the ecstacy of st teresa story
The Ecstasy of Saint Teresa (alternatively Saint Teresa in Ecstasy or Transverberation of Saint Teresa; in Italian: L’Estasi di Santa Teresa or Santa Teresa in estasi) is the central sculptural group in white marble set in an elevated aedicule in the Cornaro Chapel, Santa Maria della Vittoria, Rome. It was designed and completed by Gian Lorenzo Bernini, the leading sculptor of his day, who also designed the setting of the Chapel in marble, stucco and paint. It is generally considered to be one of the sculptural masterpieces of the High Roman Baroque. It depicts Teresa of Ávila.
The two central sculptural figures of the swooning nun and the angel with the spear derive from an episode described by Teresa of Avila, a mystical cloistered Discalced Carmelite reformer and nun, in her autobiography, The Life of Teresa of Jesus (1515–1582). Her experience of religious ecstasy in her encounter with the angel is described as follows:
Essentially, Bernini designed the chapel as a theatre for his sculpture. The latter is set in a niche above and behind the altar, flanked by pairs of marble columns. It is theatrically illuminated by beams of natural light from a hidden window overhead. This natural light mingles with and reflects off a sheaf of vertical gilt bronze shafts behind the sculpture, sculpted to resemble the rays of the sun. High above, the ceiling of the Chapel is frescoed with trompe l’oeil images of a sky filled with cherubs.
Sculptures by Bernini can be seen in some of the best art museums and sculpture gardens around the world.
“The pain was so sharp that it made me utter several moans; and so excessive was the sweetness caused me by this intense pain that one can never wish it to cease, nor will one’s soul be content with anything less than God.”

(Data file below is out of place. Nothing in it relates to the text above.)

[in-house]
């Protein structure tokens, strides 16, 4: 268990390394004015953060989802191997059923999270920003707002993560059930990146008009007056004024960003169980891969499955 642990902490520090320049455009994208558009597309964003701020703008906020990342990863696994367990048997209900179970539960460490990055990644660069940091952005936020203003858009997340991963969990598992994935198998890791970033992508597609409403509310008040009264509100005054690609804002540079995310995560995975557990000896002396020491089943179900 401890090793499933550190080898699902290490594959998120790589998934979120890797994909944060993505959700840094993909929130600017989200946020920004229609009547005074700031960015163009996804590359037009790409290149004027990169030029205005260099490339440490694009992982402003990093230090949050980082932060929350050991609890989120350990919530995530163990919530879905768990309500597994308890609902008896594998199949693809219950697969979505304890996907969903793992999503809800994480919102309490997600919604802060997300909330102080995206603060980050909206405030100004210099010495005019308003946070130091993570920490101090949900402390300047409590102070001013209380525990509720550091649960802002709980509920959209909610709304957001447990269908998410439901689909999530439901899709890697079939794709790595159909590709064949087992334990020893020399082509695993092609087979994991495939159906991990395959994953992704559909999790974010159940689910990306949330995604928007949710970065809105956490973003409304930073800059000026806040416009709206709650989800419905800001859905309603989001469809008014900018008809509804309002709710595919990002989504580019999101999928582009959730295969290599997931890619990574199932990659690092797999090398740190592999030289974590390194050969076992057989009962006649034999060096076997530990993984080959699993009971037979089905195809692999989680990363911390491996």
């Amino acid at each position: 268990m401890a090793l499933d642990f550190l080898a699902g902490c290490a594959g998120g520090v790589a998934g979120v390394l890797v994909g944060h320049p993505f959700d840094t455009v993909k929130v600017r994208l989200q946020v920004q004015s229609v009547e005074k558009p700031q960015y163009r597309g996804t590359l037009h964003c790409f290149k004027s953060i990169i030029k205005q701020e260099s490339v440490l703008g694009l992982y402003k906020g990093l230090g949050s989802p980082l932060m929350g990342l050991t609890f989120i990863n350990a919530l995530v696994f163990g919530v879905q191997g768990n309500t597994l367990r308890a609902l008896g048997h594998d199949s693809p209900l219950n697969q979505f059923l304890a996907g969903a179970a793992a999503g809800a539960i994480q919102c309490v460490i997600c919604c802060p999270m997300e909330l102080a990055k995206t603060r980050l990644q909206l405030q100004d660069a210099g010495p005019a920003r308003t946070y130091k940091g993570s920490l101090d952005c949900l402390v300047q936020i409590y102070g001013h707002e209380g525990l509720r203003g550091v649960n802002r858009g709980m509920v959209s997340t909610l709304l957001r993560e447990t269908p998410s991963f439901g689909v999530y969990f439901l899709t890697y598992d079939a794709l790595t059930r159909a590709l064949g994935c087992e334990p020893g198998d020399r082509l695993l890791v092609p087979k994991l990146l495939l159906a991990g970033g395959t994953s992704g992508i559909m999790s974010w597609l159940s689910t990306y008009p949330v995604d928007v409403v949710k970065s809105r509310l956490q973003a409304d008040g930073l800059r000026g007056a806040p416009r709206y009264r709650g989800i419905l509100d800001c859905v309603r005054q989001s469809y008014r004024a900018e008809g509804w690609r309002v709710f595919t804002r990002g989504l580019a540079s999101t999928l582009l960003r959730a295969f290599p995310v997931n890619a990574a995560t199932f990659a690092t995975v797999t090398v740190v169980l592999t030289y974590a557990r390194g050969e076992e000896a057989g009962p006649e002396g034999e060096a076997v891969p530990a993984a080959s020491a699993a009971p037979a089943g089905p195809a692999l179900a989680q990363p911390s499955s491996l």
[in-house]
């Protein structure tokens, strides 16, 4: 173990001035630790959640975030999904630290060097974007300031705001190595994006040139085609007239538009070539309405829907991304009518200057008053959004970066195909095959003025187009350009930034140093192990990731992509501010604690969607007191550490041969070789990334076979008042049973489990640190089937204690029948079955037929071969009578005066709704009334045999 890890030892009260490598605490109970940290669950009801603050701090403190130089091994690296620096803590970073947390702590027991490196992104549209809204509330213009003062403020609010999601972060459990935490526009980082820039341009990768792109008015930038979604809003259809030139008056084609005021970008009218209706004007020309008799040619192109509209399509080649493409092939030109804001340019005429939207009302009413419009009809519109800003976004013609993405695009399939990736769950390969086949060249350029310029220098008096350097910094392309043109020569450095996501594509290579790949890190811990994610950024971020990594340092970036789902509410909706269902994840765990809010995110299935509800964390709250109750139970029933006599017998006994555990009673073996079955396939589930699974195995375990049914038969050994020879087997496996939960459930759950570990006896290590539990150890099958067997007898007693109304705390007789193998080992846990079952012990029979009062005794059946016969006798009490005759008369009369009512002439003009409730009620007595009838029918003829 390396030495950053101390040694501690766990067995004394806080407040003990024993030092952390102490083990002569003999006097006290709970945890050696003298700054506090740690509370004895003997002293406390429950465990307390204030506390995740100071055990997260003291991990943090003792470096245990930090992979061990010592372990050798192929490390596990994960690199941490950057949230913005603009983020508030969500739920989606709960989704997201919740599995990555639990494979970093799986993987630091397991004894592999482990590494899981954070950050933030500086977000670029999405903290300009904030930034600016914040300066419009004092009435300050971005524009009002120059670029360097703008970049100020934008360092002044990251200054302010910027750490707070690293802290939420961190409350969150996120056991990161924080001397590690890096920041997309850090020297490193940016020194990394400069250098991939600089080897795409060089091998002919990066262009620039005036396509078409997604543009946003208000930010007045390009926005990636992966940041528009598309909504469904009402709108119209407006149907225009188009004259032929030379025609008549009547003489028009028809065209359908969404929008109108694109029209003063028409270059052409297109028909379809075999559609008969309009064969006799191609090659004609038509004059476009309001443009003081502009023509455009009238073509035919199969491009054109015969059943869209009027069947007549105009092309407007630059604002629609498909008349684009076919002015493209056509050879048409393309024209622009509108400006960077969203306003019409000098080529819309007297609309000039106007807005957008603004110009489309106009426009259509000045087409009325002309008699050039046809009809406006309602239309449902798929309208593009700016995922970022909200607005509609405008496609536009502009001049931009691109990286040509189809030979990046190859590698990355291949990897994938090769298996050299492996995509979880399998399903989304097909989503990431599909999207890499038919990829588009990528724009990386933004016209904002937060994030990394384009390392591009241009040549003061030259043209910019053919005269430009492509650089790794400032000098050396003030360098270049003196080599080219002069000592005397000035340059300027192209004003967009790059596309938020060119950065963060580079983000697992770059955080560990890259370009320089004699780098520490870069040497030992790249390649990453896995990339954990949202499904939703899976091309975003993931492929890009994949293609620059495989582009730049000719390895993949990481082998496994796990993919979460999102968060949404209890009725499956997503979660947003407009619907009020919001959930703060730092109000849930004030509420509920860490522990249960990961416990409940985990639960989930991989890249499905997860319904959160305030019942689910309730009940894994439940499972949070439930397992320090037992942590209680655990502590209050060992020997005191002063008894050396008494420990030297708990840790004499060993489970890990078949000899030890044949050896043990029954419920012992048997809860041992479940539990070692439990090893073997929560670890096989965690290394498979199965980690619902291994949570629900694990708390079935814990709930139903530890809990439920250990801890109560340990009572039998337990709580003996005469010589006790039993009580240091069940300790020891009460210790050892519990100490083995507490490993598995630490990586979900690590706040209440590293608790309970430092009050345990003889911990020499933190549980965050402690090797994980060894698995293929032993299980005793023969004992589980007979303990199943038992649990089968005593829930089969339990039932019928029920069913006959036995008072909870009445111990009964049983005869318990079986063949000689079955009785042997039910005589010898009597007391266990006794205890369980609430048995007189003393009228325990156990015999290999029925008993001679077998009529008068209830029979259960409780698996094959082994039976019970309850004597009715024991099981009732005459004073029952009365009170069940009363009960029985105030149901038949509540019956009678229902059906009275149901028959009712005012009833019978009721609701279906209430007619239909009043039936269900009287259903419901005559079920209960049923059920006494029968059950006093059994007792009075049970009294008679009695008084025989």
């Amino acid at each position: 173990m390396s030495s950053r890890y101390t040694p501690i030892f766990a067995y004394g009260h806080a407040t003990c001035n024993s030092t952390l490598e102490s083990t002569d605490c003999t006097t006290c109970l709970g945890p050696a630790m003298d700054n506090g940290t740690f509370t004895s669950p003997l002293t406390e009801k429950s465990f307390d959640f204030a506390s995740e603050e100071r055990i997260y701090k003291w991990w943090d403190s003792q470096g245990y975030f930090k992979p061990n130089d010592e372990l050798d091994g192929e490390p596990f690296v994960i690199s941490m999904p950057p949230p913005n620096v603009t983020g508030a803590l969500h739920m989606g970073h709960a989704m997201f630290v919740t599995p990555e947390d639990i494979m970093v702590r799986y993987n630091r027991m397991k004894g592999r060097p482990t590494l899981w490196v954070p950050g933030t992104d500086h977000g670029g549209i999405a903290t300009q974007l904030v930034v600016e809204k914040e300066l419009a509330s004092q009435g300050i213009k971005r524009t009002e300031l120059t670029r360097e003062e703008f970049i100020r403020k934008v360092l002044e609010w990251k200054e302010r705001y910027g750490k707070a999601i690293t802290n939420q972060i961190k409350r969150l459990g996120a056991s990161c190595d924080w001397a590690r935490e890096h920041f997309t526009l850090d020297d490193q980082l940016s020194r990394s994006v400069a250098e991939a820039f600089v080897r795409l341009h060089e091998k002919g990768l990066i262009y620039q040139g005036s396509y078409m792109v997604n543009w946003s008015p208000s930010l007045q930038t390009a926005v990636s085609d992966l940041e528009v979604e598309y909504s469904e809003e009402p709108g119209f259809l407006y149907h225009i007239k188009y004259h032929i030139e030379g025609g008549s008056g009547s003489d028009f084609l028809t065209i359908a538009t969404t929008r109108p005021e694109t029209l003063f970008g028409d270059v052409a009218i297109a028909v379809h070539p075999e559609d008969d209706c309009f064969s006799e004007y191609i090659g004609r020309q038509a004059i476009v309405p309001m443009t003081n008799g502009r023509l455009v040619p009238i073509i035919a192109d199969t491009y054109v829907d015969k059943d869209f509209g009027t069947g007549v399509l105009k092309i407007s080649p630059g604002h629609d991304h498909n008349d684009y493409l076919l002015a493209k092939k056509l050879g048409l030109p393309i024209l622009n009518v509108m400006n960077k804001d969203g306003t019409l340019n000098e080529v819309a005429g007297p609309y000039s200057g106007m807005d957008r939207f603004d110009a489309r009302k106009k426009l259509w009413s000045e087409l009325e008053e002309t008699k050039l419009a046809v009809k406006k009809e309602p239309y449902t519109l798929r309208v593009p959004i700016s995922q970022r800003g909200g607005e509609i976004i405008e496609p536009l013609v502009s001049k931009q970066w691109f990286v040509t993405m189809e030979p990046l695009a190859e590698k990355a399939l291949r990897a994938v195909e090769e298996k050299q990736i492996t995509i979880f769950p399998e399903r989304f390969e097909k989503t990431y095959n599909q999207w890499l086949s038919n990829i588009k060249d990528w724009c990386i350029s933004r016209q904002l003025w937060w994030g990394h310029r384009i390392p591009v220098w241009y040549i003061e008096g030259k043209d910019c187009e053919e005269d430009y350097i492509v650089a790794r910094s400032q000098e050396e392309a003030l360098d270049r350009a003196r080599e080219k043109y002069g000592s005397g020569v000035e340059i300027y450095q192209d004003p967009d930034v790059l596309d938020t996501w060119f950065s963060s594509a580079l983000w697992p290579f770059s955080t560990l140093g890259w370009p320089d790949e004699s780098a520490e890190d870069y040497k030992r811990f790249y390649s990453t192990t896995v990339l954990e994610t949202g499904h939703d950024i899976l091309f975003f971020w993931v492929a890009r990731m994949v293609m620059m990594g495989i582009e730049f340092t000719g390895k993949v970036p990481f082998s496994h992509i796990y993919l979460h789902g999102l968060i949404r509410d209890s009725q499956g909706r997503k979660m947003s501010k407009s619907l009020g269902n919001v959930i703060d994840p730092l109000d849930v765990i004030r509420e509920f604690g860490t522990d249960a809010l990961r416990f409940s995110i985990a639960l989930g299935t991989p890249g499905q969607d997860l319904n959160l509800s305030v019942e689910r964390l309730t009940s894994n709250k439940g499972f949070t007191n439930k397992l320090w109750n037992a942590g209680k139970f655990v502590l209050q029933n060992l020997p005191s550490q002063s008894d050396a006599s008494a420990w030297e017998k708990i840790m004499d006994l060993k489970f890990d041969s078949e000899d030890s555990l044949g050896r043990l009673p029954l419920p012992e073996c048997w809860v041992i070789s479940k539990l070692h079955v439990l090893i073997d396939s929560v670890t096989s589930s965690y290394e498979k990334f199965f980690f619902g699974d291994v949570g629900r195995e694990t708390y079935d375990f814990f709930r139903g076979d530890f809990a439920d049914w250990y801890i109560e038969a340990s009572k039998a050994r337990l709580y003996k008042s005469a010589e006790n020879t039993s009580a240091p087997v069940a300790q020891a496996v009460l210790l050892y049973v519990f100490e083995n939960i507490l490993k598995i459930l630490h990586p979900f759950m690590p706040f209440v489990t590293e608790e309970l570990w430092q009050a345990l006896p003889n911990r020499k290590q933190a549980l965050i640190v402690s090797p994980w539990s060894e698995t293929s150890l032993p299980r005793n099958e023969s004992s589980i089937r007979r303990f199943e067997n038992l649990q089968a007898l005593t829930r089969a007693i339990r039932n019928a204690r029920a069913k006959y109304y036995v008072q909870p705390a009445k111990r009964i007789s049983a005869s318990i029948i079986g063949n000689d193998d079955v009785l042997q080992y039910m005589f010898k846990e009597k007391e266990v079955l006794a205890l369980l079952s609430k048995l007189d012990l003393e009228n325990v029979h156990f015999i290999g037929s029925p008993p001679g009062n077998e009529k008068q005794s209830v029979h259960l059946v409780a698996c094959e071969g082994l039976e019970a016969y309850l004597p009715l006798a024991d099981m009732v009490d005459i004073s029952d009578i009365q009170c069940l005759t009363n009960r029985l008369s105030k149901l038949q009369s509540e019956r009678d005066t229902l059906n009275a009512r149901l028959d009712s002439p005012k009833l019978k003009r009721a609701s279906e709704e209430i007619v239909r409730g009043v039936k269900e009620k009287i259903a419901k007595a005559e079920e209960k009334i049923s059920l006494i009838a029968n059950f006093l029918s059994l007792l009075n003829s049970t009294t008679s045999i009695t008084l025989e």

To which a French diplomat reputedly responded: “If this is divine love, I know all about it.”
Saint Teresa was a nun who was canonized (made a Saint by the Church) in part because of the spiritual visions she experienced. She lived during the middle of the sixteenth century in Spain—at the height of the Reformation. Saint Teresa wrote several books in which she described her visions.
Saint Teresa describes her intensely spiritual experience in very physical, even sexual terms. Why? We know that an important goal of Baroque art is to involve the viewer. Teresa is describing this in physical terms so that we can understand. After all, being visited by an angel and filled with the love of God is no small experience. How can we, with our ordinary experiences, hope to understand the intensity and passion of her experience except on our own terms?
Probably, the early forms of bridal mysticism were influenced by the myth of Eros and Psyche, which was quite popular during late Hellenism. Indeed, we find a gnostic interpretation of this myth in the anonymous homily entitled Exegesis on the Soul, which describes the sacrament of the Bridal Chamber. During the Renaissance, Greek themes and images were rediscovered in Italy and elsewhere in Europe. Certainly, the form of Teresa’s vision, and the symbolism illustrated here by Bernini, lies very close to the tale of the god of love and his human beloved. Psyche’s name means “soul,” and she begins her career as a mortal. It is because Eros loves her and wants her for his bride that Zeus is willing to elevate her to the status of an immortal. For Teresa, the moment in which she experiences the spiritual wound is but one moment in a complex drama culminating in the spiritual marriage, when such wounds will no longer be felt but are supplanted by a complete union of God and the soul on an inner level.
Erich Neumann suggests that Psyche cannot truly love Eros in the dark. As Psyche, she requires vision. Her desire to see results in suffering, but also in real love: Psyche’s act leads, then, to all the pain of individuation, in which a personality experiences itself in relation to a partner as something other, that is, as not only connected with the partner. Psyche wounds herself and wounds Eros (with the hot oil of the lamp, not the arrow), and through their related wounds their original, unconscious bond is dissolved. But it is this two-fold wounding that first gives rise to love, whose striving it is to reunite what has been separated; it is this wounding that creates the possibility of an encounter, which is prerequisite for love between two individuals” (Neumann 85f.).